Ashley Madison hack: cheaters’ details dumped online

19 Aug 2015 | Author: | No comments yet »

Ashley Madison hack: hackers claim cheaters’ details dumped online.

Many feel that the 30 million people whose identities could be revealed following a hack into Ashley Madison’s servers deserve everything they get. When casual sex and cheating site Ashley Madison was hacked last month, the perpetrators gained access to personal data for millions of users, and threatened to release it unless parent company Avid Life Media took the site and its sister enterprise Established Men down for good.

You may remember that in July, anonymous hackers threatened to reveal stolen personal information of some 40 million users of the controversial dating website AshleyMadison.com. (Ashley Madison’s tagline: “Life is short.The data was initially posted on to the “dark web”, reports said, making it only accessible using a specialised browser, although lists of email addresses sprouted up on other sites afterwards.

Hackers have followed through on a threat to release online a huge cache of data, including customer information, that was stolen a month ago from cheating spouses website AshleyMadison.com, several tech websites reported on Tuesday.Hackers who stole and leaked customer information from the Ashley Madison website for cheating spouses have apparently made good on their threat to post all of the data they took online.

More than nine gigabytes of data has reportedly been posted to the dark web, a network of the Internet requiring specific software and not indexed by standard search engines, according to Wired. A group calling itself the Impact Team compromised the site which encourages married users to cheat on their spouses and advertises 37 million members last month. On Tuesday, the group of hackers who first claimed responsibility for the attack last month dumped 9.7 gigabytes worth of stolen user account and payment information online. The data included login details, email addresses, payment transaction details and encrypted passwords for members of Ashley Madison and Established Men, another site that markets to women looking to date rich men.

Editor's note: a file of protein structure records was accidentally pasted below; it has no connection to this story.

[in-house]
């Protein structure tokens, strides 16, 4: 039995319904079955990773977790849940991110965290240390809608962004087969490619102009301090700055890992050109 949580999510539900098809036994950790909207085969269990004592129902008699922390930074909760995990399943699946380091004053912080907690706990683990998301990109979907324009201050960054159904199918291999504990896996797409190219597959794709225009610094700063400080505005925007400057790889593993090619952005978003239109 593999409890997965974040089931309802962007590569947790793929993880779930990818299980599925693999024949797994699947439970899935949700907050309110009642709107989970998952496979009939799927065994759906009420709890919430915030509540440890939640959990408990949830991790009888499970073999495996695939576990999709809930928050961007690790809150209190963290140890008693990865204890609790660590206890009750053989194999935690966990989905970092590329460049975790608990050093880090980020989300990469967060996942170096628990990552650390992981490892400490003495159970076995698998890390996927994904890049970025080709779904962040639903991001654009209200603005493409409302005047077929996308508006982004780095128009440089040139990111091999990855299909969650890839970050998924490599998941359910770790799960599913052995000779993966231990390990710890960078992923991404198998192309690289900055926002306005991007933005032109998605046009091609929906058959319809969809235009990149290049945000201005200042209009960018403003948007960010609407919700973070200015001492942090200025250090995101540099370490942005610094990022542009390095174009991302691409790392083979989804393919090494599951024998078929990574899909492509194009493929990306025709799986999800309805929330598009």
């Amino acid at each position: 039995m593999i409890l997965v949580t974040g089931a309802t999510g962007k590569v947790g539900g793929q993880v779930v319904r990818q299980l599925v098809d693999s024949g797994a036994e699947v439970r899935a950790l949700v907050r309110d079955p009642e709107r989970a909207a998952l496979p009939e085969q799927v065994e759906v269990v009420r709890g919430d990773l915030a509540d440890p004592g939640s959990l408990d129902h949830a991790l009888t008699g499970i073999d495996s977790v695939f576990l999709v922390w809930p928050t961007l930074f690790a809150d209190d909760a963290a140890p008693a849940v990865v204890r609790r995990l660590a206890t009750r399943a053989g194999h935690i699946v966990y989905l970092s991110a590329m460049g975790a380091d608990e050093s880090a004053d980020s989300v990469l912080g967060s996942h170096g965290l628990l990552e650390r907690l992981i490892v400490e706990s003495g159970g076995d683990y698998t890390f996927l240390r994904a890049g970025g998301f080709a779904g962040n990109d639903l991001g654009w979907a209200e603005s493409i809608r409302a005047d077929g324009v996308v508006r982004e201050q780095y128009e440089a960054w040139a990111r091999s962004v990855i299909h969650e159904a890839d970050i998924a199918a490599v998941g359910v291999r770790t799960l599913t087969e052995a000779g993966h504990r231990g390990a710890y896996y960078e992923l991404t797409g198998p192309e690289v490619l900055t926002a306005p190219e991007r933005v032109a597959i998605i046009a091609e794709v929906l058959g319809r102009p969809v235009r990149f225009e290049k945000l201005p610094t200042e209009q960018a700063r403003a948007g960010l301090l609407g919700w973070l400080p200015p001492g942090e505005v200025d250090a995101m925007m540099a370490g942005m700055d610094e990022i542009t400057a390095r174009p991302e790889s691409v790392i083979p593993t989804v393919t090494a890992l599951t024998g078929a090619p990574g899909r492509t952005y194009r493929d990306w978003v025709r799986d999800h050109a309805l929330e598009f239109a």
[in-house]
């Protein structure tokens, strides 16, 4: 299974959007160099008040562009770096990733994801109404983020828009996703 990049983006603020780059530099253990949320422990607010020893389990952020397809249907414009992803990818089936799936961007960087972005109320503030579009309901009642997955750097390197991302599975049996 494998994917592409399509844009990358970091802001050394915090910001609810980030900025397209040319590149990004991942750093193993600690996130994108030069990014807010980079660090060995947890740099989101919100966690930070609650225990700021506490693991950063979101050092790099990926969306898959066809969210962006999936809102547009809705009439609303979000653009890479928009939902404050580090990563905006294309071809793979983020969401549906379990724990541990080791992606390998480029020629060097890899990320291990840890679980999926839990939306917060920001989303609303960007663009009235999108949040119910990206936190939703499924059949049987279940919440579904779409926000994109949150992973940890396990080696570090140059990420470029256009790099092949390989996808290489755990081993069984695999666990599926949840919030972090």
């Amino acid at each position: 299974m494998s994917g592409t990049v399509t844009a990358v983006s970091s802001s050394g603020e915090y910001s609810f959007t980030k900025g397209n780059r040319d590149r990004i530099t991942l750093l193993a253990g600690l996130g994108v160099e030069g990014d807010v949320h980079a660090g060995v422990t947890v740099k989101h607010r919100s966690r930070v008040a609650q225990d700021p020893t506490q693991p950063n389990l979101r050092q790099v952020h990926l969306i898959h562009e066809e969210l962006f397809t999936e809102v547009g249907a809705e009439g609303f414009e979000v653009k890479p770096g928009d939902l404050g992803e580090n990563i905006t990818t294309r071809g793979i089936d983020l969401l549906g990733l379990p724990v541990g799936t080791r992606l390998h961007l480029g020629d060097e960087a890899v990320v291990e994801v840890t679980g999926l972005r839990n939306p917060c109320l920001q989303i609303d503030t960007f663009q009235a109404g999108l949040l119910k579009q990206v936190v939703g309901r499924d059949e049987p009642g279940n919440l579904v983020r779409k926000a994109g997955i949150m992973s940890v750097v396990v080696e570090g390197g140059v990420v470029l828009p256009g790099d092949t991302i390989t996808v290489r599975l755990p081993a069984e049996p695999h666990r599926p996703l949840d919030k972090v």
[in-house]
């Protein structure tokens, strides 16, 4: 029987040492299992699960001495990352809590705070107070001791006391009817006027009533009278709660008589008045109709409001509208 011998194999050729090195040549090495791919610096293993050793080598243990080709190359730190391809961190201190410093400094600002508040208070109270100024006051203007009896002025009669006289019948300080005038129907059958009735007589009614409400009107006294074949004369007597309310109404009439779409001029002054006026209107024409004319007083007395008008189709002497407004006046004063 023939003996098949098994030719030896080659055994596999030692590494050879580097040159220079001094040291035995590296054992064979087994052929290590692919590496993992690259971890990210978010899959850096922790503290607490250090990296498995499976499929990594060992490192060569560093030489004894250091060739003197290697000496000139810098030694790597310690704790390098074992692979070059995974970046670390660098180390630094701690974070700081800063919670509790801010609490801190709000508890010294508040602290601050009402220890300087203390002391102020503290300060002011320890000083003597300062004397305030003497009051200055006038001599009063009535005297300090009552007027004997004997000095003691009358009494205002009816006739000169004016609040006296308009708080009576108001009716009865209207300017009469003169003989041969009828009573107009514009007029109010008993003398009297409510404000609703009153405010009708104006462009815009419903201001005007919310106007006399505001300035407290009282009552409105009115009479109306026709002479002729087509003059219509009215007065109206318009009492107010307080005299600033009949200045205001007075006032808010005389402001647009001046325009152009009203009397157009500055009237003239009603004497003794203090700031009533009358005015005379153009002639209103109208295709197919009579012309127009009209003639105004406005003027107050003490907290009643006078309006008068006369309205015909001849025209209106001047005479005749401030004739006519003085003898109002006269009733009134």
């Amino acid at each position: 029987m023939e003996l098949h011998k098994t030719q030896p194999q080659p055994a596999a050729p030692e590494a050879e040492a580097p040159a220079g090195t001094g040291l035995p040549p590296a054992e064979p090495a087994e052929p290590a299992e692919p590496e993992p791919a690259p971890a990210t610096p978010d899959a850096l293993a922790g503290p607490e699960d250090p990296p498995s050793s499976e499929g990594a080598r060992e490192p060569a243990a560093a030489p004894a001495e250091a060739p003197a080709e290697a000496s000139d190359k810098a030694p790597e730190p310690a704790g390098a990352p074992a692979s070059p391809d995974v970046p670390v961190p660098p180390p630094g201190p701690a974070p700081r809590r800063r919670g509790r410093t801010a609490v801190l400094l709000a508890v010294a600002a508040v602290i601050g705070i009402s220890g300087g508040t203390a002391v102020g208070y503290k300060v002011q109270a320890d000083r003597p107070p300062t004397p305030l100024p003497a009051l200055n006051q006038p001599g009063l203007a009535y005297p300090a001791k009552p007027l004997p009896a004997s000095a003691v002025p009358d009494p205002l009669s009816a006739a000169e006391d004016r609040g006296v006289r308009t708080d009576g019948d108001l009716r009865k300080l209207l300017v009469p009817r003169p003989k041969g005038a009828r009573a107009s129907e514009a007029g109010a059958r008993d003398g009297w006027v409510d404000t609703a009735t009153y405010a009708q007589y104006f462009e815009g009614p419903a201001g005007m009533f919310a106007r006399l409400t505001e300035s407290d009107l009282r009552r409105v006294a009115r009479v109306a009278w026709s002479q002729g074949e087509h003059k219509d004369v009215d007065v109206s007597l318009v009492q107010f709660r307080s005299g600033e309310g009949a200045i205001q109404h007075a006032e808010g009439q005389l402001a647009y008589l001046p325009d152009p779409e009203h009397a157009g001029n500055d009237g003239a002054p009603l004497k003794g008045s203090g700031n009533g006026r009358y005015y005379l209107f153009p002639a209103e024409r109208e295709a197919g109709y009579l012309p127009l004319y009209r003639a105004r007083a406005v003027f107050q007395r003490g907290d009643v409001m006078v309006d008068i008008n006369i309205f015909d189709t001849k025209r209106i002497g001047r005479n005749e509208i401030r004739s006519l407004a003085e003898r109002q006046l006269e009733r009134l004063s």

Ars Technica reporters downloaded a 10-gigabyte file via BitTorrent that “appeared to contain a trove of details taken from a clandestine dating site.” The file contained personal e-mail addresses, profile descriptions, and addresses, as well as users’ weights and heights, Ars Technica reported. “This event is not an act of hacktivism, it is an act of criminality. A searchable database has been constructed using the information, allowing interested parties to search for people by name or email address, and returning details including their sexual preference, contact details, body type, and fetishes.

CougarLife, a sister site run by ALM that promises to connect older women with younger men was not targeted by the group which claimed to have complete access to the company’s database, including every single members user records. We will not sit idly by and allow these thieves to force their personal ideology on citizens around the world.” Fairfax Media has not yet been able to verify the file, which was posted as an almost-10-gigabyte torrent file on a web page accessible only on the anonymous Tor network.

The hackers also complained that the company charged a $19 fee to members to scrub their profiles from the site, but continued to keep their data on its servers. However others who have managed to download the file – which is more than 60 gigabytes in size when uncompressed – claim the data is legitimate, and have started taking to internet forums to post email addresses of users.

Security researcher Per Thorsheim posted in his blog on Tuesday that the dumped data contained an account that he was using on Ashley Madison for research purposes, and that he’d verified several of the accounts contained in the dump were real. In an post published anonymously on Tuesday, captioned “Time’s Up!”, the hackers said they were releasing Avid Life Media’s data because the company had not met their demands.

The hackers accused the service of overstating the number of females on its site. “Keep in mind the site is a scam with thousands of fake female profiles,” they wrote. “See Ashley Madison fake profile lawsuit; 90-95% of actual users are male.

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